Emerald City Comicon
Through the crowds of people in costumes, the sound of a saxophone can be heard. The woodwind is playing the Ghostbusters theme song. Suddenly, cutting through the crowd, are six people in Ghostbusters costumes being followed closely behind by the saxophone player. As they run past, people sing along and grins spread across their faces. This is Emerald City Comicon.
ECCC is a comic book convention held annually at the Seattle Convention Center. Tens of thousands of people flock to the convention dressed as their favorite characters or pop-culture references according to the ECCC website statistics.
This year, many Western students attended the ECCC, which included almost all of the WWU Comic Book Club.
“I think the weird people at comic book conventions are the ones who don’t dress up.”
Sophomore psychology major, dressed as Astrid from “How to Train Your Dragon 2, Kelli Gessner
Students were there to experience the panels and games. Such as Dinah Lankerovich, a sophomore biology student, who went dressed as Star Butterfly from “Star vs. the Forces of Evil.” She made her own costume, complete with wand, over spring break. This was her third year at ECCC and Lankerovich said her favorite thing was the exhibitions of games at the Sheraton Hotel next door.
At the Sheraton there are two floors filled with board games, arcade games, video games and more. Lankerovich did admit she ditched school on Friday so she could have more time at the convention.
WWU Comic Book Club’s president Ryann Jonak and her boyfriend Scott Shuken, came to the convention and it doubled as a couples weekend in Seattle. Jonak is senior and came dressed as character Harley Quinn. Shuken, a former Western student, was wearing a green morphsuit. Jonak said the highlight of her ECCC experience was meeting Marguerite Bennett, a writer for two of her favorite series.
“The cool thing about the convention is you can walk up to [a comic book artist’s] table and be like ‘Hey, I like your comic. Do you wanna talk about it?’ And they always want to; they always want people to be like ‘yeah I’m excited about the comic,’” said Shuken. (Shuken 2:14)
Shuken would have continued his thought but was interrupted by an exuberant comicon attendee dressed as Gandalf the White screaming, “YOU SHALL NOT PASS!” at an oncoming crowd.
Jonak is a comic convention veteran, having attended events in both Bellingham and San Diego.
Jonak and Shuken compared ECCC to Bellingham’s ComiCon. They said Bellingham ComiCon is a lot smaller and has more buying and selling of comics rather than talking with the people that created them. “It’s more of a fan convention than a creator convention,” Shuken said.
But, Lankerovich argued on the side of Belligham ComiCon. “Support your local artist,” she said. “Bellingham ComiCon is coming up and some students are exhibitors at it. Go there, show up, support their art.”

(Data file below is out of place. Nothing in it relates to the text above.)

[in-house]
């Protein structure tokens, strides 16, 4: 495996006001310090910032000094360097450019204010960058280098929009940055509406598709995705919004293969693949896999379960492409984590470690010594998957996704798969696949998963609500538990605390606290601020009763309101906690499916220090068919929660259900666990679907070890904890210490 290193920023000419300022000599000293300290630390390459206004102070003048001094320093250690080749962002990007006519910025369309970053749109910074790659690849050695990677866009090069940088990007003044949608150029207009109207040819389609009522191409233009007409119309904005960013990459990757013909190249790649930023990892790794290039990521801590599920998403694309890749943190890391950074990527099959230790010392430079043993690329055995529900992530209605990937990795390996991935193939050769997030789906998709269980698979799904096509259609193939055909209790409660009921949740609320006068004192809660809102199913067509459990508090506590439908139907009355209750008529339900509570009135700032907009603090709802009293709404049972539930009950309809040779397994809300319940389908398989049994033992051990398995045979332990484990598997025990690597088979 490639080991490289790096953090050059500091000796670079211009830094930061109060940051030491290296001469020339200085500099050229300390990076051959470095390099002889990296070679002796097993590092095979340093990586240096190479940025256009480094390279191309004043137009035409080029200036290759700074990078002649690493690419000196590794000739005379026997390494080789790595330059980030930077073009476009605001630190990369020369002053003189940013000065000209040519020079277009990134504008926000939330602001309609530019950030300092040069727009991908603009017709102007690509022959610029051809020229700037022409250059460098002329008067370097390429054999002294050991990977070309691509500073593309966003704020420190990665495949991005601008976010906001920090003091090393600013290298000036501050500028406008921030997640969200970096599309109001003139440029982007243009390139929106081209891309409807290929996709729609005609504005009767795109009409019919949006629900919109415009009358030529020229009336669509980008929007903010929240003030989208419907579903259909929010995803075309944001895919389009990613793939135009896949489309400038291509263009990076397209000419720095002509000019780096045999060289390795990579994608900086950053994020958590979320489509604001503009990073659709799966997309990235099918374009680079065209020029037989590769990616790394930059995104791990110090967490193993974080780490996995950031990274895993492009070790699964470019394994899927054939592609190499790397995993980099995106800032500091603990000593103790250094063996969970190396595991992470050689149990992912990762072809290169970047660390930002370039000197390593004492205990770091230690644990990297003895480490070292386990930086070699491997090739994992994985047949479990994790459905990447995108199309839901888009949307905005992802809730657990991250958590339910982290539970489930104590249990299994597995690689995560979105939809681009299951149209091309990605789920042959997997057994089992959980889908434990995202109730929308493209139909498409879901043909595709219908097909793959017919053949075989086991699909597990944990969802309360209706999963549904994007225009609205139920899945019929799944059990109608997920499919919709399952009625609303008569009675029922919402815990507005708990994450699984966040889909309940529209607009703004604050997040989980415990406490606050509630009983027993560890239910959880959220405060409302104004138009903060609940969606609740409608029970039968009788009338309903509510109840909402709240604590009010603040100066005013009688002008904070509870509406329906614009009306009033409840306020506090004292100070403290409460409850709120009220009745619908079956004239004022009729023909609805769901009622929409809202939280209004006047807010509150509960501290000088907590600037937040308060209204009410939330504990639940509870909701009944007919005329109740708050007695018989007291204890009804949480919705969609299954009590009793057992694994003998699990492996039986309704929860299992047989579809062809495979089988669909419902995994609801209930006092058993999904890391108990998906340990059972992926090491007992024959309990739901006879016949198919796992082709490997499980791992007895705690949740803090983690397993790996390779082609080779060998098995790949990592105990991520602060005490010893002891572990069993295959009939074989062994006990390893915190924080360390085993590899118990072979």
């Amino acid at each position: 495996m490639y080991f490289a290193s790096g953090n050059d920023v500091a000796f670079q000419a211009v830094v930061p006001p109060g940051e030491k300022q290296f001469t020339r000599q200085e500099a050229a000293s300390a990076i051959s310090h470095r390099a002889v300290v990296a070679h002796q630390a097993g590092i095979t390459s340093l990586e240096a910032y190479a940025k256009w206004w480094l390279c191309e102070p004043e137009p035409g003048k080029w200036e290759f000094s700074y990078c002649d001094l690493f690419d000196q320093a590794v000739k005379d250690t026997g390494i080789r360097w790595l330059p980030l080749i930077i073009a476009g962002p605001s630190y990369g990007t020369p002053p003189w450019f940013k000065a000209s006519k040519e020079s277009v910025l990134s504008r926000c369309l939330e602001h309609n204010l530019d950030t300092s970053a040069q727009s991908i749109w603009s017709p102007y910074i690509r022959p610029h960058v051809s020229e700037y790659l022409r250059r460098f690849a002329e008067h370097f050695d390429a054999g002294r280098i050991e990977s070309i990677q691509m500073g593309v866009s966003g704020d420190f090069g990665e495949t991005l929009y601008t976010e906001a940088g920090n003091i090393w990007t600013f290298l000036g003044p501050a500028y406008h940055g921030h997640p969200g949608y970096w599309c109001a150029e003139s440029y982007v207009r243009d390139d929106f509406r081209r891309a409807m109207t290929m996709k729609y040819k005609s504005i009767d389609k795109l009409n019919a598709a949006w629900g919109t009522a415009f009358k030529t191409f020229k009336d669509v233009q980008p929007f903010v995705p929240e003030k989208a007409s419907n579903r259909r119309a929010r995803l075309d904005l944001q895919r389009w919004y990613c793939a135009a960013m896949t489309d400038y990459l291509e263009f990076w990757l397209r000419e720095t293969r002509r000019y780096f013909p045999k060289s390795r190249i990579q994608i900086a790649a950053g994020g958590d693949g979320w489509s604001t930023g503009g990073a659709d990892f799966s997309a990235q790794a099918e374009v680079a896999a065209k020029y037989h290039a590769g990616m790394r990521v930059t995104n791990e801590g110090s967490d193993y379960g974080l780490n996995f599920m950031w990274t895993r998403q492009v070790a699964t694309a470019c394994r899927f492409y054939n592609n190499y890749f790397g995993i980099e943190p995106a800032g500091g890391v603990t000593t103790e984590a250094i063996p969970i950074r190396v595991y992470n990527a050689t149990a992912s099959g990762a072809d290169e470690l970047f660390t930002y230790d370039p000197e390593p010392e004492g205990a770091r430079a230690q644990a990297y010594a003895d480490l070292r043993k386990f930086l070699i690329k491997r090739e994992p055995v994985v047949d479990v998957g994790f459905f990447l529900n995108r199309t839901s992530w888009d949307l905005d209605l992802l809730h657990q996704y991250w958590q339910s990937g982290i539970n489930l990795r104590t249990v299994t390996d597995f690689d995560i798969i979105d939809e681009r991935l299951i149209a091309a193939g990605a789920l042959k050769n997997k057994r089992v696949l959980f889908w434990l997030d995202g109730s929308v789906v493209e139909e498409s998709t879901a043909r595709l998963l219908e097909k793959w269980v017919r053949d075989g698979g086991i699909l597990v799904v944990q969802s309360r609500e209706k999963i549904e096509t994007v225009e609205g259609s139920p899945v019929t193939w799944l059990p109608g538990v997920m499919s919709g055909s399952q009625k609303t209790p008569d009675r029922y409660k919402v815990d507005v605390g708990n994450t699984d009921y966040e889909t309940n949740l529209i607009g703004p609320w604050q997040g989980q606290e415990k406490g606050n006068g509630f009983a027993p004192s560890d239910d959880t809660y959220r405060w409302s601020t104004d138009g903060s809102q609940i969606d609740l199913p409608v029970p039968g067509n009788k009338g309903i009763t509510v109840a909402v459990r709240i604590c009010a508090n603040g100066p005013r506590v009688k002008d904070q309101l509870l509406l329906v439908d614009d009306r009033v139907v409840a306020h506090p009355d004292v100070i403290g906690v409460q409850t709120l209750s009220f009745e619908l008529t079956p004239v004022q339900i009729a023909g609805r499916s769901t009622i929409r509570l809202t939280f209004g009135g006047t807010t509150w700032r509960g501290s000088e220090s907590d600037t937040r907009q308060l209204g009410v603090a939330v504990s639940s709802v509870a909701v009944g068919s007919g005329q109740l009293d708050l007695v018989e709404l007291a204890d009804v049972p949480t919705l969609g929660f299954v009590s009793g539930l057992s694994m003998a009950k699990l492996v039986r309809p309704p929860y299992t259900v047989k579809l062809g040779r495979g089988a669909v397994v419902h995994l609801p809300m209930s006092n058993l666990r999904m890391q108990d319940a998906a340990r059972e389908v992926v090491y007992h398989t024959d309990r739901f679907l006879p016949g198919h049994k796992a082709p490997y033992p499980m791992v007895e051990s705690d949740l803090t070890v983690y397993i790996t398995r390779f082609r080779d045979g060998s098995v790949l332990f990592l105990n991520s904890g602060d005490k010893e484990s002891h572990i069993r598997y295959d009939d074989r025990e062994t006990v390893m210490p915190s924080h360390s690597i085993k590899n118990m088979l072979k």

Kelli Gessner, a sophomore psychology major, dressed as Astrid from “How to Train Your Dragon 2,” spent one day at the convention. Having already attended Sakura-Con, an anime convention, two weeks prior, Gessner has had plenty convention-time this year. Her favorite part of going to conventions is people watching.
“I think the weird people at comic book conventions are the ones who don’t dress up,” Gessner said.
She had made her own armored custom filled with fur. She said she’d been working on it since February and had just finished the costume that morning.
Gessner also mentioned her love for the ECCC community. She said the crowd has a very different nature; they are very accepting and compliment each other left and right.
Senior geology major Katherine Winchell, dressed as Rey from “Star Wars: The Force Awakens,” and Arlene Keller, a Western alumni who had just changed out of her Tusken Raider costume, proved the ECCC community is generous as well as accepting. They were there working for two charity organizations, the Rebel Legion and the 501st Legion.
The two charity groups, affiliated with Lucasfilm and Disney, work at events with the Make-A-Wish foundation, the Seattle Children’s Hospital, and smaller scale opportunities like food drives and local literacy events.
In the “Star Wars Experience Room,” kids shot nerf bullets at storm troopers and fans got to walk inside a Millennium Falcon set piece.
A donation area was set up just outside the experience room to raise money for Children’s. Last year, they raised over $10,000 for the hospital and this year the total raised was over $17,000.
“You get to run around and be a nerd and also do something good for the community,” Winchell said.
Winchell is the base membership officer for the charity organization and said the ECCC is a great spot for recruiting new members.
This year’s high profile guests included people like James and Oliver Phelps who play Fred and George Weasley in the “Harry Potter” series, Nathan Fillion from “Firefly,” Norman Reedus from “The Walking Dead” and Sean Astin who played Samwise Gamgee in “Lord of the Rings”.
“[The ECCC] is an adventure. It’s a vacation,” she said